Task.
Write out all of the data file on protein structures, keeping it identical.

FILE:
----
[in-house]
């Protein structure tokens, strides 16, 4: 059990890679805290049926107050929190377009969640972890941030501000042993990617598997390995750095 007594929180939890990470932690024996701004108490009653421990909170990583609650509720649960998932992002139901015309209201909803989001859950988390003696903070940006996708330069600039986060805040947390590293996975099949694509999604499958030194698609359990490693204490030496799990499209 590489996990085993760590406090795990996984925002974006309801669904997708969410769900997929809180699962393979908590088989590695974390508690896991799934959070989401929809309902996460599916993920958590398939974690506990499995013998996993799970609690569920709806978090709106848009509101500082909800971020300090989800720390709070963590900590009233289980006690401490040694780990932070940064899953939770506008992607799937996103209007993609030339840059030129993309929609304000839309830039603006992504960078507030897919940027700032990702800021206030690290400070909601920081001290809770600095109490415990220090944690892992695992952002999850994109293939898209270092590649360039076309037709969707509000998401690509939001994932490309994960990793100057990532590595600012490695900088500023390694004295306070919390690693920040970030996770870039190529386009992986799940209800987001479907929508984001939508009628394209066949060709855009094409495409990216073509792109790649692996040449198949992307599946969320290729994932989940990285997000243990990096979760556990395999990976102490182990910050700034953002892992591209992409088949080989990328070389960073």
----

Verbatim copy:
[in-house]
């Protein structure tokens, strides 16, 4: 059990890679805290049926107050929190377009969640972890941030501000042993990617598997390995750095 007594929180939890990470932690024996701004108490009653421990909170990583609650509720649960998932992002139901015309209201909803989001859950988390003696903070940006996708330069600039986060805040947390590293996975099949694509999604499958030194698609359990490693204490030496799990499209 590489996990085993760590406090795990996984925002974006309801669904997708969410769900997929809180699962393979908590088989590695974390508690896991799934959070989401929809309902996460599916993920958590398939974690506990499995013998996993799970609690569920709806978090709106848009509101500082909800971020300090989800720390709070963590900590009233289980006690401490040694780990932070940064899953939770506008992607799937996103209007993609030339840059030129993309929609304000839309830039603006992504960078507030897919940027700032990702800021206030690290400070909601920081001290809770600095109490415990220090944690892992695992952002999850994109293939898209270092590649360039076309037709969707509000998401690509939001994932490309994960990793100057990532590595600012490695900088500023390694004295306070919390690693920040970030996770870039190529386009992986799940209800987001479907929508984001939508009628394209066949060709855009094409495409990216073509792109790649692996040449198949992307599946969320290729994932989940990285997000243990990096979760556990395999990976102490182990910050700034953002892992591209992409088949080989990328070389960073």